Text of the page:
In devising ways to support the high roof in the most straightforward manner possible, TTE developed nearly 20 different structural schemes, including various combinations of cast-in-place concrete, precast concrete, and steel framing. The schemes reflected that the folded plates would be exposed only in certain areas, so there were no constraints as to materials or techniques, provided that architectural concrete was used for the exposed surfaces.
Up on the roof: valleys, wells, folded plates, and flat slabs
The roof schemes that evolved could be divided into two conceptual categories. Some were single-layer systems with roof valleys open to the sky and crossed by “flying” beams transverse to the gallery runs. Cantilevered flat slab systems formed the large overhangs. Folded plates formed both open roof wells and gallery ceilings. In the second category, a generally flat roof deck over the galleries projected in the same plane to form the needed cantilevered overhangs, and folded plates below the flat deck formed the gallery ceilings.
Because the rooftop would be out of view, and flat roofs would be easier to build and maintain than the rooftop wells, the flat-roof schemes were developed further. TTE and Linbeck worked together to explore construction options including steel framing clad with precast concrete, cast-in-place concrete, and even plaster finishes. Differences of opinion surfaced. Some argued for separate structural and cladding systems, questioning the value of placing carefully crafted architectural concrete where ultimately the surfaces would not be exposed. The team eventually deferred to Ando’s concept that the concrete elements be both beautiful and integral to the support of the structure. An all-concrete approach was selected.
Once this direction was set, TTE investigated taking maximum advantage of the monolithic nature of concrete, including structural simplification. Earlier roof designs included regularly spaced beams across the long row of skylights centered over each 24-foot-wide gallery. The beams were needed to resist the tendency of the folded plates to rotate along their axes. But with a flat upper roof and an all-concrete structure, the roof above and folded plate below formed a closed hollow shape capable of resisting the torsion created by the weight of the large overhangs without the crossbeams. Torsional reactions are resisted at the gallery end walls. This inherent torsional strength proved to be even more valuable when supporting the low roof sections over the wider galleries. Hangers from the edges of the high roof created torsion there, but minimized the low roof spans. This allowed for a very shallow low roof structure – a 6.5-inch-thick post-tensioned slab – and high gallery ceilings.
Cantilevers and columns
At the pond end of the galleries, Ando envisioned the folded plate roof systems tapering upward, leaving only a flat, floating plane of overhanging architectural concrete that appeared to cantilever past the Y-shaped columns by the glass wall. Because of the sheer size of these cantilevers (24 feet long and 56 feet wide), the conceptual layouts had provided for upturned stiffening beams in two directions. Later, when it was decided to eliminate the beams, TTE proposed post-tensioning the existing flat slab in the transverse direction to provide stress and deflection control without upturned crossbeams. Linbeck implemented this revision with minimal impact, resulting in a much cleaner roofline.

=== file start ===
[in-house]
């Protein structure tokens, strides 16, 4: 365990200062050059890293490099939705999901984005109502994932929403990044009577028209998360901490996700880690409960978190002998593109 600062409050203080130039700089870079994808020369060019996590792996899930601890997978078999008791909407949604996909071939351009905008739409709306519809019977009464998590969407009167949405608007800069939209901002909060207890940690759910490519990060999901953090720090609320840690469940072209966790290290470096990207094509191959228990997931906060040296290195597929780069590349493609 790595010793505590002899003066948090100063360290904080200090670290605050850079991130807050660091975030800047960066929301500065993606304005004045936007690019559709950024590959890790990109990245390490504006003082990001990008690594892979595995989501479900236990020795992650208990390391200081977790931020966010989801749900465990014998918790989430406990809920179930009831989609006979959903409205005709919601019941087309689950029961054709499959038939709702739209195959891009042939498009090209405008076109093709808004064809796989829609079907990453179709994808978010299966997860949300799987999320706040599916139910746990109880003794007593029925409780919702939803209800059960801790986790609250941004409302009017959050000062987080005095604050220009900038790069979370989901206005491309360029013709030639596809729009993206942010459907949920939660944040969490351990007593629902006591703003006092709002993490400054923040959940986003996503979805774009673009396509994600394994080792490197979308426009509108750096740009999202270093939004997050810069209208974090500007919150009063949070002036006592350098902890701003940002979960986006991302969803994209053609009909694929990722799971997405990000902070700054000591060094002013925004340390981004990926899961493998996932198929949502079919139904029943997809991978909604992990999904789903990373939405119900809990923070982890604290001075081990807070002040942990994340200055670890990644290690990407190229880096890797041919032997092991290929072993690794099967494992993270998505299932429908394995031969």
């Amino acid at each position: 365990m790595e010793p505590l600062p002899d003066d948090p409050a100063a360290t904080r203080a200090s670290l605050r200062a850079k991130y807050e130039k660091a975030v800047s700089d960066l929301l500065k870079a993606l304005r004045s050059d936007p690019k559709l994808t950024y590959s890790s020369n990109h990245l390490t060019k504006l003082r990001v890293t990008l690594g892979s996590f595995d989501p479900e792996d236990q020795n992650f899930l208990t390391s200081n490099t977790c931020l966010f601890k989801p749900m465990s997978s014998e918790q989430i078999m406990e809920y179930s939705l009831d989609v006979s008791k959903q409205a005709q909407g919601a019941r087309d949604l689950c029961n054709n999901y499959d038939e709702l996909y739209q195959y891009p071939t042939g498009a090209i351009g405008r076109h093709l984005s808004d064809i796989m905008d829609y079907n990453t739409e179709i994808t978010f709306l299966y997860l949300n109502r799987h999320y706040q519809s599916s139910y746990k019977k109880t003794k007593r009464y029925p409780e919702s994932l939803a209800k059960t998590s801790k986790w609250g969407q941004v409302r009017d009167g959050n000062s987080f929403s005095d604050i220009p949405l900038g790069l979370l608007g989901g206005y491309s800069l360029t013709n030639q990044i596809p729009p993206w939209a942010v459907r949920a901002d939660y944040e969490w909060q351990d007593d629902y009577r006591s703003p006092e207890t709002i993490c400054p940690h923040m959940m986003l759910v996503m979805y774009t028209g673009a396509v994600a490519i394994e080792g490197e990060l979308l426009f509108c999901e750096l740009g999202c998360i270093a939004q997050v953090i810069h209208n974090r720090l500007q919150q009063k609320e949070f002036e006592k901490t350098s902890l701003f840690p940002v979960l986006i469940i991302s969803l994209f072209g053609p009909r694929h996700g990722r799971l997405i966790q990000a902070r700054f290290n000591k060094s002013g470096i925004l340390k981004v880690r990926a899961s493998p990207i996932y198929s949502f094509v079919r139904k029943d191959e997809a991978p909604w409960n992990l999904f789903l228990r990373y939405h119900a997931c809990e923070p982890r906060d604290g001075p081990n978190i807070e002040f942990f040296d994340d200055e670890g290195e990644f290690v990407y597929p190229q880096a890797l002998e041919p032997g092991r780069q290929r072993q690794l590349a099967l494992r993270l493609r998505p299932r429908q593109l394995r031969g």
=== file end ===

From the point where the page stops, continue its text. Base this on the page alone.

Many hours of team meetings were devoted to studying the Y columns and how they might best be built. These needed to appear cast-in-place and not compromised in appearance in any way, as might have occurred using typical precasting techniques. Due to the great size of these columns – 39 feet tall and 24 feet wide – TTE proposed that they be site-cast in pieces and attached using concealed connections, but Linbeck suggested a fully cast-in-place design.
As Linbeck’s construction planning progressed, it became clear that the sloping forks could not be cast in place because the vibrators would damage the forms during concrete placement. Linbeck was convinced the forks must be cast in a vertical position to achieve the high-quality finish Ando required, and asked TTE to take another look at the early proposal to cast the components as pieces.
TTE studied how best to accomplish this, and one critical feature made the entire concept work. As in the remainder of the building, at 18 feet above the first floor a small reveal for all vertical concrete surfaces had been detailed. This joint also appeared at the base of the crotch in the Y columns, and became the key to assembling the pieces in a concealed fashion.
Casting trunks and forks
First, the vertical portion (or “trunk”) of the assembly was cast up to the reveal joint, with protruding post-tensioning bars and an alignment and erection safety stub. Then the forks were cast vertically elsewhere on the site, with embedded steel welding plates and female reinforcement bar couplers placed in their lower ends. The forks were placed in a steel cradle at grade that Linbeck devised to secure them and to allow for fine adjustments of position. With the forks secure and aligned, the connecting plates and reinforcement bars were coupled together in the crotch, and then the crotch concrete was placed, casting in sleeves for the post-tensioning bars coming up from the trunk and a receiver for the safety stub.